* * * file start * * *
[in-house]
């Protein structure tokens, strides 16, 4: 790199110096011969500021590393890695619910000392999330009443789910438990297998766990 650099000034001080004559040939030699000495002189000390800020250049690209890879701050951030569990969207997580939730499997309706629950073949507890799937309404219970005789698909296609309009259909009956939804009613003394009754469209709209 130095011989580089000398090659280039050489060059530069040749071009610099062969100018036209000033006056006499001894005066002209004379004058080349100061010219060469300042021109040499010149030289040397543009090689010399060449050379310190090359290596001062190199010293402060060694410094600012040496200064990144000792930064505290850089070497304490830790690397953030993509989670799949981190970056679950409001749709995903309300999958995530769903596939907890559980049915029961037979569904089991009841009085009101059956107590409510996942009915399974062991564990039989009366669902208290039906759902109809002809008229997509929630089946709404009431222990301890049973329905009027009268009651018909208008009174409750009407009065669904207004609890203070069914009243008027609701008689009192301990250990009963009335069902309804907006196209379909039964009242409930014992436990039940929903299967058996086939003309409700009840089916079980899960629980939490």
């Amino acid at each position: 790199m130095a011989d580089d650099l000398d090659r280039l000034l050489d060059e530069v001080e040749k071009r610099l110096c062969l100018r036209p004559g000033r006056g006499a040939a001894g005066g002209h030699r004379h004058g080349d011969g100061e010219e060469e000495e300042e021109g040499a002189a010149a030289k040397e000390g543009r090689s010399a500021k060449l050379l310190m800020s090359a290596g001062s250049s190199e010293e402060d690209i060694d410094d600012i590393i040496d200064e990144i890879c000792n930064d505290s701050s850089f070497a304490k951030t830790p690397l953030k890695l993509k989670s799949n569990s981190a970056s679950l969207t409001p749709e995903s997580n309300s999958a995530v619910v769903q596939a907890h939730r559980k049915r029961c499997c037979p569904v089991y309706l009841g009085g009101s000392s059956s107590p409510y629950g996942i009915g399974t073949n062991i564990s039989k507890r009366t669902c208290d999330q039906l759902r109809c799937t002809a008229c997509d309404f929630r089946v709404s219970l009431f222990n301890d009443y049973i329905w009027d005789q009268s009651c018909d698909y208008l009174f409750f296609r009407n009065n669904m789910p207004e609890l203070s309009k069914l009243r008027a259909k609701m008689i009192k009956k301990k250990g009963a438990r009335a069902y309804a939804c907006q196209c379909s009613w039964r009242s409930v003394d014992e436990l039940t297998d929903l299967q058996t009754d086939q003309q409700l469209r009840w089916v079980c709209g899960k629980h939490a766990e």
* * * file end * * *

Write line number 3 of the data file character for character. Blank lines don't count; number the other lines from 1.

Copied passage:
């Amino acid at each position: 790199m130095a011989d580089d650099l000398d090659r280039l000034l050489d060059e530069v001080e040749k071009r610099l110096c062969l100018r036209p004559g000033r006056g006499a040939a001894g005066g002209h030699r004379h004058g080349d011969g100061e010219e060469e000495e300042e021109g040499a002189a010149a030289k040397e000390g543009r090689s010399a500021k060449l050379l310190m800020s090359a290596g001062s250049s190199e010293e402060d690209i060694d410094d600012i590393i040496d200064e990144i890879c000792n930064d505290s701050s850089f070497a304490k951030t830790p690397l953030k890695l993509k989670s799949n569990s981190a970056s679950l969207t409001p749709e995903s997580n309300s999958a995530v619910v769903q596939a907890h939730r559980k049915r029961c499997c037979p569904v089991y309706l009841g009085g009101s000392s059956s107590p409510y629950g996942i009915g399974t073949n062991i564990s039989k507890r009366t669902c208290d999330q039906l759902r109809c799937t002809a008229c997509d309404f929630r089946v709404s219970l009431f222990n301890d009443y049973i329905w009027d005789q009268s009651c018909d698909y208008l009174f409750f296609r009407n009065n669904m789910p207004e609890l203070s309009k069914l009243r008027a259909k609701m008689i009192k009956k301990k250990g009963a438990r009335a069902y309804a939804c907006q196209c379909s009613w039964r009242s409930v003394d014992e436990l039940t297998d929903l299967q058996t009754d086939q003309q409700l469209r009840w089916v079980c709209g899960k629980h939490a766990e």